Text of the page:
From the 1920s to the present, a cadre of Black women playwrights have been making key works on themes of historical amnesia, gender, and racial exclusion. These works act as objects of resistance that relate specific cultural and socio-political concerns but are not so experimental that they are obscure or lacking coherence. They depict the real in an experimental way demonstrating a Black feminist practice. Writers bearing this legacy include African American women Adrienne Kennedy, Ntozake Shange and Black British Women such as Mojisola Adebayo, and debbie tucker green.
This practice-based research aims to develop the discourse around these Black female experimental writers by identifying the aesthetic patterns and unique customs existing in their work. Heretofore, research on Black women’s playwriting and performance has focused largely on its content, political intention and where or how various plays reside within the theatre and its economies (Anderson 2008). But little research has critically concerned itself with surveying these works for the structural criteria that provide for a Black feminist aesthetic regardless of the styles in which they are written. This research addresses this gap, proposing both a written thesis and a creative provocation to my own dramatic experimentation.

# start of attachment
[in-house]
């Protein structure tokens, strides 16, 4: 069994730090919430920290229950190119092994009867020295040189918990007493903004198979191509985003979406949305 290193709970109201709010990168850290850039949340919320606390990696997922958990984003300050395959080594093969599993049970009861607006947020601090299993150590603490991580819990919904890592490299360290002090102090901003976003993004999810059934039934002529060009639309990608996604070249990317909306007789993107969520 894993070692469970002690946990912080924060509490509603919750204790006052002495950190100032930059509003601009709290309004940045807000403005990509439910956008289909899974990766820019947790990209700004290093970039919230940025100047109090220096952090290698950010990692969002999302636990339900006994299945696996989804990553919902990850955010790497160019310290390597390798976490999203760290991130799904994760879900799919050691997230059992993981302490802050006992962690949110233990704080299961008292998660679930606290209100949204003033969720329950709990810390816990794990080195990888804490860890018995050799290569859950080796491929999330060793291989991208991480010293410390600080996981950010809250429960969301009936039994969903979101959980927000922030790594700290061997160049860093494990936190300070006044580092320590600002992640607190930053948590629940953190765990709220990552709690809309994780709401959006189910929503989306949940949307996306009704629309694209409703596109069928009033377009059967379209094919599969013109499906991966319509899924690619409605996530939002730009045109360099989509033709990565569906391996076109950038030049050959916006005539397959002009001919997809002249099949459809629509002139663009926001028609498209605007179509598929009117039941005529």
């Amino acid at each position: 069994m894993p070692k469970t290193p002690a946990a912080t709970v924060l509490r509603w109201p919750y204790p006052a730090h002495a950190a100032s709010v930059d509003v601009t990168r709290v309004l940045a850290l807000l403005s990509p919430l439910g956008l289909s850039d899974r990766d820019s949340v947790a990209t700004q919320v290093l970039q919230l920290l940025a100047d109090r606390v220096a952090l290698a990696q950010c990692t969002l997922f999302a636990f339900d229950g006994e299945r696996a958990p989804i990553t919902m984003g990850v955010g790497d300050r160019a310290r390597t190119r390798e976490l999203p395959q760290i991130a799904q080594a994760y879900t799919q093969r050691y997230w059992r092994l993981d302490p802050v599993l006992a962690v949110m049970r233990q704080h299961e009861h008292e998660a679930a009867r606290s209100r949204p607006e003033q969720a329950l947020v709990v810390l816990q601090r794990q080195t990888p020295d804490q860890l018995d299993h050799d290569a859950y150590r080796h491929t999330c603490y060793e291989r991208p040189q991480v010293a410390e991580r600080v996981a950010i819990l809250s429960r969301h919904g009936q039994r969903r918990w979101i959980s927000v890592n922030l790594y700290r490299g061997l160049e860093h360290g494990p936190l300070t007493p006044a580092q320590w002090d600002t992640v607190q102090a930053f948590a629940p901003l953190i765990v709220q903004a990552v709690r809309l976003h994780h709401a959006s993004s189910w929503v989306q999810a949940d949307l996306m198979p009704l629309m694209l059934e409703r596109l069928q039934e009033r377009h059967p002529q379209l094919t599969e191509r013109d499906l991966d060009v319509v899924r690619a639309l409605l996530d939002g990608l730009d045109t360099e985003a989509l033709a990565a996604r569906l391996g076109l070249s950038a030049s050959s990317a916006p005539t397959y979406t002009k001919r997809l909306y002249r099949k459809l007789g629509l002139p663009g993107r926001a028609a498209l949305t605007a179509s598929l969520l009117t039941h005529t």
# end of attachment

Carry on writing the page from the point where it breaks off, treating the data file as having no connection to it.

In this way I will bring to bear over twenty years of my own award-winning theatre practice to the question of how a Black feminist practice can rupture the hegemonic gaze. My intention is to interrogate my own Black Feminist voice to reach for a more radical theatre practice by seeing anew the fundamental conventions in my own work and others.
This is important because although the distinct application of Black feminist practice in theatre and performance is analyzed in the academy, this analysis remains largely untested through practice. In this manner, this area demands further study and support.